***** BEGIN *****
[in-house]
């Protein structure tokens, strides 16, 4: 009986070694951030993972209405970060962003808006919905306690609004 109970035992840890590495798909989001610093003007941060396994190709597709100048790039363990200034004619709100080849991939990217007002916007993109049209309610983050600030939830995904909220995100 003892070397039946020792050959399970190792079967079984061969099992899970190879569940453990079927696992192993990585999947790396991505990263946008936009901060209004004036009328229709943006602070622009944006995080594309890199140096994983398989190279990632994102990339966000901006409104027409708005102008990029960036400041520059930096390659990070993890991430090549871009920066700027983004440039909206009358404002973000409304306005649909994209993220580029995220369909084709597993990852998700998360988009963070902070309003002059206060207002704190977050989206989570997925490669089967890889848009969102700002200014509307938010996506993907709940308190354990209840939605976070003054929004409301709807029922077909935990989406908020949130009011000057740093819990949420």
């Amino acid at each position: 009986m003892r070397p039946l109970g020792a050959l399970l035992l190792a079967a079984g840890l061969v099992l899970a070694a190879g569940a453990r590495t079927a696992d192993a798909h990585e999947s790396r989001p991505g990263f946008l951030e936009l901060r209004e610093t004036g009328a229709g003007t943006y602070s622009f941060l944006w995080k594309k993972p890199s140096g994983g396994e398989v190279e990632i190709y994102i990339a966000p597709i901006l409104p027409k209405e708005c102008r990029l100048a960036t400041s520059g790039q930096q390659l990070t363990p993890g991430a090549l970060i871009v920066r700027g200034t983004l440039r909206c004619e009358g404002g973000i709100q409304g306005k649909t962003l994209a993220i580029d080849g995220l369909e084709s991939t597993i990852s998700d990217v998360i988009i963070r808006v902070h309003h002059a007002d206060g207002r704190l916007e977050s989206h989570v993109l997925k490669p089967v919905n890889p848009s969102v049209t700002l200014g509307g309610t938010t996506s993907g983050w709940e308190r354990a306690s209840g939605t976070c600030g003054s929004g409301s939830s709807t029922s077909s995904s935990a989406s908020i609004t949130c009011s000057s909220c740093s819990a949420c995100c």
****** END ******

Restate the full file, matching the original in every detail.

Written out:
[in-house]
């Protein structure tokens, strides 16, 4: 009986070694951030993972209405970060962003808006919905306690609004 109970035992840890590495798909989001610093003007941060396994190709597709100048790039363990200034004619709100080849991939990217007002916007993109049209309610983050600030939830995904909220995100 003892070397039946020792050959399970190792079967079984061969099992899970190879569940453990079927696992192993990585999947790396991505990263946008936009901060209004004036009328229709943006602070622009944006995080594309890199140096994983398989190279990632994102990339966000901006409104027409708005102008990029960036400041520059930096390659990070993890991430090549871009920066700027983004440039909206009358404002973000409304306005649909994209993220580029995220369909084709597993990852998700998360988009963070902070309003002059206060207002704190977050989206989570997925490669089967890889848009969102700002200014509307938010996506993907709940308190354990209840939605976070003054929004409301709807029922077909935990989406908020949130009011000057740093819990949420």
């Amino acid at each position: 009986m003892r070397p039946l109970g020792a050959l399970l035992l190792a079967a079984g840890l061969v099992l899970a070694a190879g569940a453990r590495t079927a696992d192993a798909h990585e999947s790396r989001p991505g990263f946008l951030e936009l901060r209004e610093t004036g009328a229709g003007t943006y602070s622009f941060l944006w995080k594309k993972p890199s140096g994983g396994e398989v190279e990632i190709y994102i990339a966000p597709i901006l409104p027409k209405e708005c102008r990029l100048a960036t400041s520059g790039q930096q390659l990070t363990p993890g991430a090549l970060i871009v920066r700027g200034t983004l440039r909206c004619e009358g404002g973000i709100q409304g306005k649909t962003l994209a993220i580029d080849g995220l369909e084709s991939t597993i990852s998700d990217v998360i988009i963070r808006v902070h309003h002059a007002d206060g207002r704190l916007e977050s989206h989570v993109l997925k490669p089967v919905n890889p848009s969102v049209t700002l200014g509307g309610t938010t996506s993907g983050w709940e308190r354990a306690s209840g939605t976070c600030g003054s929004g409301s939830s709807t029922s077909s995904s935990a989406s908020i609004t949130c009011s000057s909220c740093s819990a949420c995100c």